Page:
A Floor that Breathes

Operation breathable floor began some months ago with the understanding that laying a concrete floor with modern damp proof barrier can only lead to disaster.

Far from protecting an old building, a concrete floor increases dampness.  Because of the interface between walls (with little or no foundation) and floors, water trapped beneath concrete is forced directly into the walls.  We need a lightweight, breathable alternative – one which allows water vapor to escape and also insulates.

Firstly we lay a breathable membrane on virgin ground. Remember that we have dug down to a depth of two feet below finished floor level. The membrane will stop silt from rising up.

 The membrane covers the base of the walls too – more or less up to floor level.

We place a couple of drain pipes on the wet side of the room which shall lead water away outside down the sloped aspect of the site.

Where would we be without Brian – our trusty quarry man – to ferry our building materials  across hill and dale, not to mention down the terrible awkward lane way?

Clean limestone of about 4 inches in size forms a hardcore layer.  Strong and free draining the cleanliness of the stone ensures no moisture will be drawn upwards.

Our cottage floor (40 square m) takes about 18 tonnes – the layer is 8 cm deep.

Then we place another layer of membrane on top of the hardcore.

Our insulating material has traveled a long road up to Donegal – but the last mile is the trickiest of all.

A bulky cargo of LECA (Lightweight Expanded Clay Aggregate) – there are various kinds but this type is coated, which gives water-repelling and non-capillary properties. The air trapped within the fired clay balls gives it thermal insulating properties.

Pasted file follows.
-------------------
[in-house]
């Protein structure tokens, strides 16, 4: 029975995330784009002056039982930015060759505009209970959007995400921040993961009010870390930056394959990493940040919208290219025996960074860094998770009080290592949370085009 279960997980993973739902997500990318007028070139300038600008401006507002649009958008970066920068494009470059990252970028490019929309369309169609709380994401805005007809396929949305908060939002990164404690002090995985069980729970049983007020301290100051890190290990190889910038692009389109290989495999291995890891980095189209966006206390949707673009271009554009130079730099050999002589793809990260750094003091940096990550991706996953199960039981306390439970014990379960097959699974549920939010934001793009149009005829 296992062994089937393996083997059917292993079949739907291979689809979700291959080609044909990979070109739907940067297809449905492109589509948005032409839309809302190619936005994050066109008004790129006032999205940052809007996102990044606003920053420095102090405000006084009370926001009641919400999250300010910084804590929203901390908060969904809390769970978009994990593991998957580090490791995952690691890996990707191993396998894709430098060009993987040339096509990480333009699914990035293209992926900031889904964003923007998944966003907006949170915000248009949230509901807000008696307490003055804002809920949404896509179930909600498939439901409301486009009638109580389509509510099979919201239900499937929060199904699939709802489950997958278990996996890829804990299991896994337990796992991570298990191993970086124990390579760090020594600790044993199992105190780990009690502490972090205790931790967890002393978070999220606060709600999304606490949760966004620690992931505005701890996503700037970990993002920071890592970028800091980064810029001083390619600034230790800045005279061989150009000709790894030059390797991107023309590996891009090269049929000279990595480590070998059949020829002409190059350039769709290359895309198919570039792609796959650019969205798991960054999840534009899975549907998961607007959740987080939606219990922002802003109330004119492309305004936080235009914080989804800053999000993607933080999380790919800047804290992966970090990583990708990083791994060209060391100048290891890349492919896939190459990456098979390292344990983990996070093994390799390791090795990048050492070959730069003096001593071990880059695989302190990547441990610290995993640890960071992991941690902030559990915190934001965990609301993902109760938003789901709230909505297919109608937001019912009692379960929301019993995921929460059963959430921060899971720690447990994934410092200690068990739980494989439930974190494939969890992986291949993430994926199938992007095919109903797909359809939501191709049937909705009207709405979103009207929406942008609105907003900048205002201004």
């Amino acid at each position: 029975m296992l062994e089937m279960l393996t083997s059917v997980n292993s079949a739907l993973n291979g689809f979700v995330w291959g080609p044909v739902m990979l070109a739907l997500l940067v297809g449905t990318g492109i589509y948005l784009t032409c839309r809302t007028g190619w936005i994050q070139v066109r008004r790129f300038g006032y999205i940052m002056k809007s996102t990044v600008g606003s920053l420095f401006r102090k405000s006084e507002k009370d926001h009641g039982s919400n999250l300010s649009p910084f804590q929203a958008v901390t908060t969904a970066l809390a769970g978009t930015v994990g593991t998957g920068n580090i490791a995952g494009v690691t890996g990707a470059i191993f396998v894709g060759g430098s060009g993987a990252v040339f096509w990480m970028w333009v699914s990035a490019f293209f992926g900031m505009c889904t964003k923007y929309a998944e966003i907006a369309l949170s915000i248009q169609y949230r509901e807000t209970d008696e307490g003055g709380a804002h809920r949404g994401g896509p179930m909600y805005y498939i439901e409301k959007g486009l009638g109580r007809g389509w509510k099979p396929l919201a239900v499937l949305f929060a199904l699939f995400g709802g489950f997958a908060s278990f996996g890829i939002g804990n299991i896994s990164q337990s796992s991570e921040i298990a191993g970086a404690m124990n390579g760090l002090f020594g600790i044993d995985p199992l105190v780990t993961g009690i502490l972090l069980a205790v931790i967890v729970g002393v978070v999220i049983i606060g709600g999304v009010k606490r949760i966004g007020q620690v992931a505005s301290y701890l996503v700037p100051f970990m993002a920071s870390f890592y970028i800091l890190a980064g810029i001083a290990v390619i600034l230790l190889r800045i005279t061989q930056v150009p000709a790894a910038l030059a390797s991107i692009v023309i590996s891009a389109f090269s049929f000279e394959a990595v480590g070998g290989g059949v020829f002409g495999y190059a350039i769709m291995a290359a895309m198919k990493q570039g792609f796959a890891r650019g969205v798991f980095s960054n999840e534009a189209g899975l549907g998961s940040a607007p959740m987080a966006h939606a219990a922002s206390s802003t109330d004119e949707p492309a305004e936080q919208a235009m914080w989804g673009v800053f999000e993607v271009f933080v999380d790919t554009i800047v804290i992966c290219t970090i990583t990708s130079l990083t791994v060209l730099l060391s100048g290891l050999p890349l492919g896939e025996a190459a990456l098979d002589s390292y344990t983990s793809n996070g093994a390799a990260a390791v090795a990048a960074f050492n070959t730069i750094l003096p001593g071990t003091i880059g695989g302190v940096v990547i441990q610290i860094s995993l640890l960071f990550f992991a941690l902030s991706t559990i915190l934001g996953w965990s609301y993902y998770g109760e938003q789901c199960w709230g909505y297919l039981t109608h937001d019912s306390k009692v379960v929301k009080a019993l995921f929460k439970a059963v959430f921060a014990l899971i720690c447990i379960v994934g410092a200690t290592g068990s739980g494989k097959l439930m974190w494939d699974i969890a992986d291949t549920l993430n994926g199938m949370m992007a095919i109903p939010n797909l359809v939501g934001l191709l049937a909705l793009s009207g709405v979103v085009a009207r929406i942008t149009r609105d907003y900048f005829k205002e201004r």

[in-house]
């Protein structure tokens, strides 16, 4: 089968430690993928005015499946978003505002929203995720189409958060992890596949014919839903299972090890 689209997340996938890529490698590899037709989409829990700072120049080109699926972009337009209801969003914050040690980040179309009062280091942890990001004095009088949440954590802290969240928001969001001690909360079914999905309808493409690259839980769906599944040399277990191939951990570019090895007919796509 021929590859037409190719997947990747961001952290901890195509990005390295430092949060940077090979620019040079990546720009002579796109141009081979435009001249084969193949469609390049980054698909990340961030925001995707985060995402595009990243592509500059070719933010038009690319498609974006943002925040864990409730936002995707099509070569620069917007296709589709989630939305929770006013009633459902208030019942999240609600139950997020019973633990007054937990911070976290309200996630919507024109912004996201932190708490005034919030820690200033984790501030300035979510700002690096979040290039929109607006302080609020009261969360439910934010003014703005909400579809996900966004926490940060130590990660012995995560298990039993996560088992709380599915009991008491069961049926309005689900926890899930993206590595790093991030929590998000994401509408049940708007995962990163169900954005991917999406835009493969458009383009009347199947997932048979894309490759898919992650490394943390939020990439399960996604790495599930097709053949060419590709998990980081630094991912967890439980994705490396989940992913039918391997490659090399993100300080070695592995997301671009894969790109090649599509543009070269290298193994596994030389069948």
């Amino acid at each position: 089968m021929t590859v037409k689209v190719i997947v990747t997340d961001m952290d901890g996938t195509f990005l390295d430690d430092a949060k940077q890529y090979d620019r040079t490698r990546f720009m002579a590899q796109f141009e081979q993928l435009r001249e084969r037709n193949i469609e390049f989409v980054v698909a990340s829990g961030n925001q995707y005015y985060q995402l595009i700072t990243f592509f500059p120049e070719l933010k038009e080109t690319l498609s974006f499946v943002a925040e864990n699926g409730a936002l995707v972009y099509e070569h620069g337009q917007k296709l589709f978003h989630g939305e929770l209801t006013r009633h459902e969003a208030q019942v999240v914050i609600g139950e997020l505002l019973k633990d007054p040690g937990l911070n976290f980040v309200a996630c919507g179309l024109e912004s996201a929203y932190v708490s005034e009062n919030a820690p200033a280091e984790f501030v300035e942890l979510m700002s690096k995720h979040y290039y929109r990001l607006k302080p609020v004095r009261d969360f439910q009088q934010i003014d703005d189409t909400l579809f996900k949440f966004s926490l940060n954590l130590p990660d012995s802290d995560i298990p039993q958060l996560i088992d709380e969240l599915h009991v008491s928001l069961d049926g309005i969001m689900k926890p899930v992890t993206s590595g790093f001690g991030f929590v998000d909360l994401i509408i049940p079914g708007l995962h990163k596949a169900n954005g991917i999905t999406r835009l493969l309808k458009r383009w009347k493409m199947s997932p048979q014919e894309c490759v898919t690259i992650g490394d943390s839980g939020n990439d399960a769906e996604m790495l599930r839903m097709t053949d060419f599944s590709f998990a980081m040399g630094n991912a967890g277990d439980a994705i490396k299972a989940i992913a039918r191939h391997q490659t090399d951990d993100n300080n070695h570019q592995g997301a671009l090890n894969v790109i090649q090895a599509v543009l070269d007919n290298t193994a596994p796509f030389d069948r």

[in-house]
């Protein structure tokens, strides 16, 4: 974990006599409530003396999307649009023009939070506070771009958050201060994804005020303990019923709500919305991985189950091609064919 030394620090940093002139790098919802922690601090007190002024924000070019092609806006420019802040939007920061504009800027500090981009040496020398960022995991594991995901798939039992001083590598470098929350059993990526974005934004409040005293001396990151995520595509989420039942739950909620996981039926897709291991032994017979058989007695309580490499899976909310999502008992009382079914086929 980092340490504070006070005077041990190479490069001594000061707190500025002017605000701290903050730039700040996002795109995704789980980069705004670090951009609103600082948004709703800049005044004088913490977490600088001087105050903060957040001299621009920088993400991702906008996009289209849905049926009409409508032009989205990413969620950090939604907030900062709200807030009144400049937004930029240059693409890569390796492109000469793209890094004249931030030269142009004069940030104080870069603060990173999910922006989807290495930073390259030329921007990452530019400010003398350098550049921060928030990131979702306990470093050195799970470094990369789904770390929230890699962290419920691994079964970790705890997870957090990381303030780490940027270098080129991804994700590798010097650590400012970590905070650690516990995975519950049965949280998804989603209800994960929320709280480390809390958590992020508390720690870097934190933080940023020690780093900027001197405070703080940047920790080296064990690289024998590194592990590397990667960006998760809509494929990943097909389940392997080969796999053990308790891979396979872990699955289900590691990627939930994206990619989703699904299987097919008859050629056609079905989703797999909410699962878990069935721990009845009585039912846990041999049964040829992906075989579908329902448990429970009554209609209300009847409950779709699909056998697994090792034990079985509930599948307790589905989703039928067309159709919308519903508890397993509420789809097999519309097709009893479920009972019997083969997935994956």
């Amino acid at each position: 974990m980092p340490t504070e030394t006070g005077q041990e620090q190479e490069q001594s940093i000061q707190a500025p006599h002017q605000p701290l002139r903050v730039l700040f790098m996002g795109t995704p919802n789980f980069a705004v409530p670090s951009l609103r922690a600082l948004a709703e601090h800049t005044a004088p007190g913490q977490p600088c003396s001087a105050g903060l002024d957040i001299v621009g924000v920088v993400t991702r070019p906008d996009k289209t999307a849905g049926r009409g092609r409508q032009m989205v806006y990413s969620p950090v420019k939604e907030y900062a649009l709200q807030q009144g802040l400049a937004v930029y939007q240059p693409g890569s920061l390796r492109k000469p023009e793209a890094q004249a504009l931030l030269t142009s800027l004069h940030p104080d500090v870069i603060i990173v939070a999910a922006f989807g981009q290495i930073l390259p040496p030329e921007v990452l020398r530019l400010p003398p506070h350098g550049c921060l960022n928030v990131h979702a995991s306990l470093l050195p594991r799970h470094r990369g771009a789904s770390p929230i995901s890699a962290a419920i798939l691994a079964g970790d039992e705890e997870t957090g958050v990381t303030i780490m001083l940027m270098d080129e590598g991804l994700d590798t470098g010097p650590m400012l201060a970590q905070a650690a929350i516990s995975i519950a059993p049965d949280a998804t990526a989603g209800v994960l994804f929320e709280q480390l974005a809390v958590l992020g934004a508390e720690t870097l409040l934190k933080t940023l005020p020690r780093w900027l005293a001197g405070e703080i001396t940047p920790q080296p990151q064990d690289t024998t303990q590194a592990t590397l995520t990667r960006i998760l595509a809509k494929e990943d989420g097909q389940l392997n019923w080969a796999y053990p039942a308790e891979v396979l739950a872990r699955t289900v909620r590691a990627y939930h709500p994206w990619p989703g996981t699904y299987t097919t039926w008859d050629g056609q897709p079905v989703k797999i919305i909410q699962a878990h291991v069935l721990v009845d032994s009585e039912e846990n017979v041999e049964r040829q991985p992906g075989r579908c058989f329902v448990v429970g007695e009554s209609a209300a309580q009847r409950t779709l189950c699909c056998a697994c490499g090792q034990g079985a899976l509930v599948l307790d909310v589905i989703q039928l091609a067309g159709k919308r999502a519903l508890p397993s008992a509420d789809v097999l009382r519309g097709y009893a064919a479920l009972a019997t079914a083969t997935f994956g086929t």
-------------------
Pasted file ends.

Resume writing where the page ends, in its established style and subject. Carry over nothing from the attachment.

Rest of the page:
This layer is 10 cm deep and acts as a moisture break as well as insulating the floor. 

To stop it from rolling away out the door we butter a board with Lime to create a barrier.

Kieran has made measuring sticks which hang from the wall plate – he uses these to check the consistency of each layer at all points.

Old mortar boards serve to spread weight while walking across the leveled surface.

To date our project has used German, French and now Portuguese Lime – all slightly different hues of whitish gray – ‘Fifty Shades of Lime’ – anyone?

A pour-able ‘slurry’ is mixed to a ratio of 2:1 (sand:lime NHL5)

No wheel barrows on the LECA please – simply pass the bucket

It spreads beautifully (smooth as boxty) to form a screed, soaking into and bonding with the baubles.

The slurry layer is about a centimeter deep.

After this layer dries we shall need to add a stronger layer of limecrete – and replace our flagstones.

Almost time to brew a celebratory pot of tea!

26 thoughts on “A Floor that Breathes